Getting Attached to Video

November 10th, 2009

One of the areas I’ve been refining in this last round of work on MemoryMiner 2.0 is the way that video is displayed in the attachment viewer. Most consumer point-and-shoot cameras take video, so I often shoot short videos that don’t need editing and attach them to photos. One of my favorites is of my son sending a bowl of oatmeal off the edge of his high chair when he was a toddler.

At any rate, the video I had shot was 640 X 480 pixels, and thus when viewed in the MemoryMiner 1.x attachment viewer (which uses a WebView to display all attachments) would have scrollers:

In order to see the playback controls you’d have to scroll. Ugly.

In 2.0 I wanted to fix this, so at first I thought I’d use a QTMovieView, thinking I could have better control over sizing and scaling. This turned out to be a bad solution for two reasons. First is that the video is scaled up in size as the view is resized: chunky ugly video sucks. Secondly, the playback controls aren’t nearly as slick looking as in the QuickTime web browser plugin. Have a look here:

Since I was already using a WebView to display all attachments (because I’m lazy, and for the most part the WebView does a spectacular job of doing the right thing) I thought maybe I could make the HTML to display the video smarter. After some help from Schmichael Padullah (name changed to protect the guilty) I learned about the magic of the max-width/max-height CSS attribute. I created this HTML test:

<body style=”background-color: rgb(38,38,38);”>
<video controls=”” autoplay=””
style=”margin: auto; position: absolute; top: 0; right: 0; bottom: 0; left: 0;
max-width:90%; max-height:90%;” name=”media” src=”file:///Users/johnfox/Movies/”>

Works like a champ! So now, for video attachments I programmatically create an HTML string using NSString stringWithFormat so I can set the max-width, max-height and src values then load that into the WebView. The result?

It’s About Time!

November 3rd, 2009

It’s been so long since I last posted, I’m truly embarrassed. However, it’s not without reason. I’ve been so heads down with getting MemoryMiner 2.0 ready for sale, that I’ve simply been ignoring the blog.

Since MemoryMiner is very very nearly ready to ship (Fabio, you’re going to have that beautiful new web site ready for me, right?) I thought it would be nice to add another sneak preview, which is the totally revamped time slider. The time slider in the current 1.x version of MemoryMiner only allows you to search with a resolution of one month:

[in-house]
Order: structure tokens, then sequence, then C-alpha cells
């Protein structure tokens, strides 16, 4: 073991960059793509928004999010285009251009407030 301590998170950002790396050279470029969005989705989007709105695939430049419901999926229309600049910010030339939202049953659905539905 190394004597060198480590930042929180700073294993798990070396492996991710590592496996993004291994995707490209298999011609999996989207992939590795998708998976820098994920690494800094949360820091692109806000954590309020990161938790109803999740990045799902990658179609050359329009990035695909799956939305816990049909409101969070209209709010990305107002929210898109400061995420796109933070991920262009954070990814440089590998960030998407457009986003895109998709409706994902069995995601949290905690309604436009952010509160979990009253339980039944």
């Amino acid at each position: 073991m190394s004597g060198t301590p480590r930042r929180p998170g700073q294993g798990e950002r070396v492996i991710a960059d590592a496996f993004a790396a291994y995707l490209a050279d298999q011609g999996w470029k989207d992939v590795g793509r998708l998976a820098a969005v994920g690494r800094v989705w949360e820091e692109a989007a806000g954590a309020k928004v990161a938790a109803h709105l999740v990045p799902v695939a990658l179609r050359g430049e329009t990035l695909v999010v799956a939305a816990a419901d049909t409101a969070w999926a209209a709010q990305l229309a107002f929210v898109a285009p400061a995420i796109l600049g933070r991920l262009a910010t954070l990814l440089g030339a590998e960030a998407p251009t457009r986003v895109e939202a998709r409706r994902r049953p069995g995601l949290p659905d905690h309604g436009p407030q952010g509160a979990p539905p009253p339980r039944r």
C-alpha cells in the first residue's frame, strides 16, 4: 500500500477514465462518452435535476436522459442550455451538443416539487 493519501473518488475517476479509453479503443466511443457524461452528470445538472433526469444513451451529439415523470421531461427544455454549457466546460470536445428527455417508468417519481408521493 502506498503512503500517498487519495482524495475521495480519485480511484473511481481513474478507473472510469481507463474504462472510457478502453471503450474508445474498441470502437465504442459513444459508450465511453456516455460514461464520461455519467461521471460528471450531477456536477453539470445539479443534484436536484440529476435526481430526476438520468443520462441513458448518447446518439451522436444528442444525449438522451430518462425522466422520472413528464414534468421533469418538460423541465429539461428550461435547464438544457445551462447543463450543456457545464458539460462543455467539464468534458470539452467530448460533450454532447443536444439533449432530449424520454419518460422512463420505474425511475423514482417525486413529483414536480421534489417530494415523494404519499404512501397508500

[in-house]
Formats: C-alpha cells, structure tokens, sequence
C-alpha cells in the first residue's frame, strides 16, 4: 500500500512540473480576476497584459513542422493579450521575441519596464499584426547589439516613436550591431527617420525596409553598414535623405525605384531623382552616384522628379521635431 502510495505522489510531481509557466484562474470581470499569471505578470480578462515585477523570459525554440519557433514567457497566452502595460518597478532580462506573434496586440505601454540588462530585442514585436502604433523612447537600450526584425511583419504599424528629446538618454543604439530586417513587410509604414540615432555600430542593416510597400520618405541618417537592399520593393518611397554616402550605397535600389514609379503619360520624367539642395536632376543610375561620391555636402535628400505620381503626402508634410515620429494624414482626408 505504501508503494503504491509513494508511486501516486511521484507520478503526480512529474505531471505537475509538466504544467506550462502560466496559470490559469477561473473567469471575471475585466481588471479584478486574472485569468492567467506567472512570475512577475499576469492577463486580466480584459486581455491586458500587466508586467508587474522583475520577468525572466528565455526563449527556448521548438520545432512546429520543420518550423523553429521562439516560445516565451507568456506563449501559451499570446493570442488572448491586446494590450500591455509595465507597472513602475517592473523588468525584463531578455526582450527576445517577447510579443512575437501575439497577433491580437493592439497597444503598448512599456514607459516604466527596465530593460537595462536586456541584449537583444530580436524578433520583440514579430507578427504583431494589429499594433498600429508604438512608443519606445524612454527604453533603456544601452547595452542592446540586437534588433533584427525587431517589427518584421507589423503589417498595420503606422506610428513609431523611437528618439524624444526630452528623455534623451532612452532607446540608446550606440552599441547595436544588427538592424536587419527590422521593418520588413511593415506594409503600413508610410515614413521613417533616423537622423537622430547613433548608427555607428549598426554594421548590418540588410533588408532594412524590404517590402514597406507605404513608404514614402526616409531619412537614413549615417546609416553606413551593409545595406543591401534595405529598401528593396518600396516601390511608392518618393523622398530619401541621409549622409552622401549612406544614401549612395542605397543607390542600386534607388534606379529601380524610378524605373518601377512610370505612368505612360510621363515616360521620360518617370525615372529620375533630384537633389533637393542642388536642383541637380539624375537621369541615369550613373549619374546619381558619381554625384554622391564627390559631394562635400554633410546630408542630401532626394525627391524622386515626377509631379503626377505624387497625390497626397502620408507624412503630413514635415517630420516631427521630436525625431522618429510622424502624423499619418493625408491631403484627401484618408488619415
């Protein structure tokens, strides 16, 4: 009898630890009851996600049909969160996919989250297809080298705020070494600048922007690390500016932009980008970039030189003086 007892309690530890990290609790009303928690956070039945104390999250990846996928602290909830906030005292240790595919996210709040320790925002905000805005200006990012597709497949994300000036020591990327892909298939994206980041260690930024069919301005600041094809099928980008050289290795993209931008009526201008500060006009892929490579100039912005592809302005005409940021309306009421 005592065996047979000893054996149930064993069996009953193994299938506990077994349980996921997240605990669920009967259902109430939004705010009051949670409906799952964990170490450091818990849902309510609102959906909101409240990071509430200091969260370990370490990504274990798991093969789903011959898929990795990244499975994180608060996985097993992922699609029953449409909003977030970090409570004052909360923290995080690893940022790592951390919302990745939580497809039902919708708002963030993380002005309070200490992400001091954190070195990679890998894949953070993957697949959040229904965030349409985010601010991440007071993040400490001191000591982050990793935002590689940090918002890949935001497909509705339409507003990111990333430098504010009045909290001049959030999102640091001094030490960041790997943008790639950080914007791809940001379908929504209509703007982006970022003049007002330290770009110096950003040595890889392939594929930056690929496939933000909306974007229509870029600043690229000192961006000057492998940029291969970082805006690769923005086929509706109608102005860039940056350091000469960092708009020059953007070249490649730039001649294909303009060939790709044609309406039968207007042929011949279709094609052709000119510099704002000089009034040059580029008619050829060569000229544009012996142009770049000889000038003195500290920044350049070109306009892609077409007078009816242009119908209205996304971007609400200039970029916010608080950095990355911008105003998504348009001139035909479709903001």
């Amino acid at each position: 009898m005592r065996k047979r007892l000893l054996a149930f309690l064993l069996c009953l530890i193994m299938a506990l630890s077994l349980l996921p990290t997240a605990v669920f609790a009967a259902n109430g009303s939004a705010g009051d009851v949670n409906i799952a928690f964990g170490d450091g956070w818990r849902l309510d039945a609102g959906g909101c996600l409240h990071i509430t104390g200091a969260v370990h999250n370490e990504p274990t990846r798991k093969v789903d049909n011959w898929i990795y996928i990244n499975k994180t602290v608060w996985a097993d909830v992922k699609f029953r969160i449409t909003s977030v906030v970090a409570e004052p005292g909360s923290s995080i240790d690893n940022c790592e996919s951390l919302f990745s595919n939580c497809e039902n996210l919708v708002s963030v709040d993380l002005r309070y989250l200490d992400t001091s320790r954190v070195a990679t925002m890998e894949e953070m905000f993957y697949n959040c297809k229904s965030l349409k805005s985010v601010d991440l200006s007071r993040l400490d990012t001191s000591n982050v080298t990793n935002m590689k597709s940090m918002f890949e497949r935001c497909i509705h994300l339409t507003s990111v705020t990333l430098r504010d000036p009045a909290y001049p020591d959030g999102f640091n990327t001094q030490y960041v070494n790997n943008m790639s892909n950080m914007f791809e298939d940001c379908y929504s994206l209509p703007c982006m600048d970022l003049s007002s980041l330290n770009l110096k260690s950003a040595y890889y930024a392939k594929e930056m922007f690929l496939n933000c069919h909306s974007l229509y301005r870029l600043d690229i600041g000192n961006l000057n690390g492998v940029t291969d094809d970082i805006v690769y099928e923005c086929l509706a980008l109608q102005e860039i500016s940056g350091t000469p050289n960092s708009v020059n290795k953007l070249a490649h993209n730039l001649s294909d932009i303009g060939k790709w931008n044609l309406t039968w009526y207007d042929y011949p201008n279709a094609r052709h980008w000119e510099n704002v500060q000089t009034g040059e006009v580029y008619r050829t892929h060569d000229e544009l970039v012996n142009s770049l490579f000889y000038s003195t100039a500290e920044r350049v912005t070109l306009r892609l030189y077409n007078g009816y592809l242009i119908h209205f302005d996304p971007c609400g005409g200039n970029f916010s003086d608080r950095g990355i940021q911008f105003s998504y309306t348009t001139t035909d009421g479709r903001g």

MM 1.x date range slider

The biggest problem with this time slider is that it doesn’t change resolution as the date range does (i.e. you want to see months and days for a time span of just a few months, or decades and years for a longer time span). Further, at a certain point, you can’t cram in all the markers on a traditional slider: the user never gets accurate results.

This is not an easy problem to solve, but I think I’ve come up with a pretty elegant solution. Behold the new multi-resolution time slider, shown here measuring in decades and years:

MM 2.0 Decades/Years Date range slider

…shown here, measuring in years and months:

MM 2.0 Years/Months Date range slider

…and shown here, measuring in months and days:

MM 2.0 Years/Months Date range slider

It took a tremendous effort to get this all working correctly, and there’s a still a bit graphical tweaking to do, but it’s a world of improvement over the prior solution.

I have tons of ideas for new things to do with timelines, but first I have to ship 2.0, so back to the time machine (I mean coal mine).

PS Another excuse for the lack of blog posts is that I’ve been podcasting regularly on the Mac Developer Network ( I even did two video podcasts, one of which can be seen here:

MDN Episode 4 Now Live

July 15th, 2009

It’s Wednesday, so that can only mean one thing: Scotty has been lax about getting the latest MDN Show podcast edited and ready for the world.

Complaints about the excess time needed to make my crummy audio sound good no longer hold water, since I went out and spent my son’s college education fund on a new mic.

Give a listen:

MDN Show Episode 4

PS Don’t tell anyone that Borris’ real name is Todor.

MDN Episode 3 Now Live

July 8th, 2009

I’m really starting to love this podcasting gig. My friend Borris (not his real name, or is it?) will doubtlessly bitch and moan about the audio quality of my voice (I’m getting a proper mic, I swear), but the witty repartee between me and Scotty is getting better all the time.

Give a listen here:

MDN Episode 3

Don’t forget to leave comments for us.

Would it kill you to hire competent translators?

July 8th, 2009

Having an Italian wife means spending lots of time in Italy. I really enjoy collecting examples of crummy translations, so I couldn’t pass this one up.

Click on the image to see the note in Flickr (created with MemoryMiner, natch).

Be Lazy! (Another Geeky Tale)

June 30th, 2009

A fair number of years writing software has taught me that it pays to be lazy.

While at WWDC a few weeks ago, I showed the current build of MemoryMiner 2.0 to an Apple engineer who happened to have written IKImageBrowser, the gloriously easy-to-use view for displaying scalable thumbnail images. I would have lovvvvvvvvvvved to have used this class, but like many Apple goodies, it simply didn’t exist four years ago when I first began work on MemoryMiner.

He complimented me on the scaling and scrolling speed of the contact sheet view I had painstakingly created. He also pointed out that the initial load time for a given library has a few seconds of lag as it caches thumbnails. To be precise, MemoryMiner caches the NSCachedBitmapImageRep objects that are drawn when the contact sheet’s thumbnails are being scaled or the user is scrolling. There’s a fair amount of overhead in decompressing a JPEG image before it cn be drawn on screen, which is why I bother to cache this data on disk.